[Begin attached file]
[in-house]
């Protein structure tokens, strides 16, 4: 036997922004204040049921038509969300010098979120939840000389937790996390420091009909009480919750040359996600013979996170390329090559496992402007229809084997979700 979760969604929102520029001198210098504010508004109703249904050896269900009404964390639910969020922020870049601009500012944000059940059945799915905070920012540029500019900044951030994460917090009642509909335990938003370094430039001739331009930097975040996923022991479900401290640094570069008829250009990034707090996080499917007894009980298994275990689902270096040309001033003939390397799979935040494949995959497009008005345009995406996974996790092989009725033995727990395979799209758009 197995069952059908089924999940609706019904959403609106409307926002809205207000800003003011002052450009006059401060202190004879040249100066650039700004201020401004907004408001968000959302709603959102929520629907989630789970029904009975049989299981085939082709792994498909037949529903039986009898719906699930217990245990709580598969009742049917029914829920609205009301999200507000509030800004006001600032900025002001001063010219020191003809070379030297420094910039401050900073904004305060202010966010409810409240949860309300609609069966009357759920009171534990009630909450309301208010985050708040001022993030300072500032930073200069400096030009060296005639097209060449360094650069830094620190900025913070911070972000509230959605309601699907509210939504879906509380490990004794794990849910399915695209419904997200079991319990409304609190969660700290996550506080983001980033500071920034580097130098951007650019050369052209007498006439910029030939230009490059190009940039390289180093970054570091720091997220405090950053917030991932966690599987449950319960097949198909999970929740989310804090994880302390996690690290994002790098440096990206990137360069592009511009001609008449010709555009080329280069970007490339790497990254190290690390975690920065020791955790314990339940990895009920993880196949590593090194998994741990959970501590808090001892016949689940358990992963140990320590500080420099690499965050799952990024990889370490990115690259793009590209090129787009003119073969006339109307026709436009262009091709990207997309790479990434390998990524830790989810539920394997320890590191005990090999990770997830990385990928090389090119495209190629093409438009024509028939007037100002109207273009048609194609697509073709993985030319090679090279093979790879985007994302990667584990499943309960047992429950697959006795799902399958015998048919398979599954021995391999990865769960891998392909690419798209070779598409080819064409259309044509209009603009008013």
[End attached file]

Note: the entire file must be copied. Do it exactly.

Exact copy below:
[in-house]
């Protein structure tokens, strides 16, 4: 036997922004204040049921038509969300010098979120939840000389937790996390420091009909009480919750040359996600013979996170390329090559496992402007229809084997979700 979760969604929102520029001198210098504010508004109703249904050896269900009404964390639910969020922020870049601009500012944000059940059945799915905070920012540029500019900044951030994460917090009642509909335990938003370094430039001739331009930097975040996923022991479900401290640094570069008829250009990034707090996080499917007894009980298994275990689902270096040309001033003939390397799979935040494949995959497009008005345009995406996974996790092989009725033995727990395979799209758009 197995069952059908089924999940609706019904959403609106409307926002809205207000800003003011002052450009006059401060202190004879040249100066650039700004201020401004907004408001968000959302709603959102929520629907989630789970029904009975049989299981085939082709792994498909037949529903039986009898719906699930217990245990709580598969009742049917029914829920609205009301999200507000509030800004006001600032900025002001001063010219020191003809070379030297420094910039401050900073904004305060202010966010409810409240949860309300609609069966009357759920009171534990009630909450309301208010985050708040001022993030300072500032930073200069400096030009060296005639097209060449360094650069830094620190900025913070911070972000509230959605309601699907509210939504879906509380490990004794794990849910399915695209419904997200079991319990409304609190969660700290996550506080983001980033500071920034580097130098951007650019050369052209007498006439910029030939230009490059190009940039390289180093970054570091720091997220405090950053917030991932966690599987449950319960097949198909999970929740989310804090994880302390996690690290994002790098440096990206990137360069592009511009001609008449010709555009080329280069970007490339790497990254190290690390975690920065020791955790314990339940990895009920993880196949590593090194998994741990959970501590808090001892016949689940358990992963140990320590500080420099690499965050799952990024990889370490990115690259793009590209090129787009003119073969006339109307026709436009262009091709990207997309790479990434390998990524830790989810539920394997320890590191005990090999990770997830990385990928090389090119495209190629093409438009024509028939007037100002109207273009048609194609697509073709993985030319090679090279093979790879985007994302990667584990499943309960047992429950697959006795799902399958015998048919398979599954021995391999990865769960891998392909690419798209070779598409080819064409259309044509209009603009008013």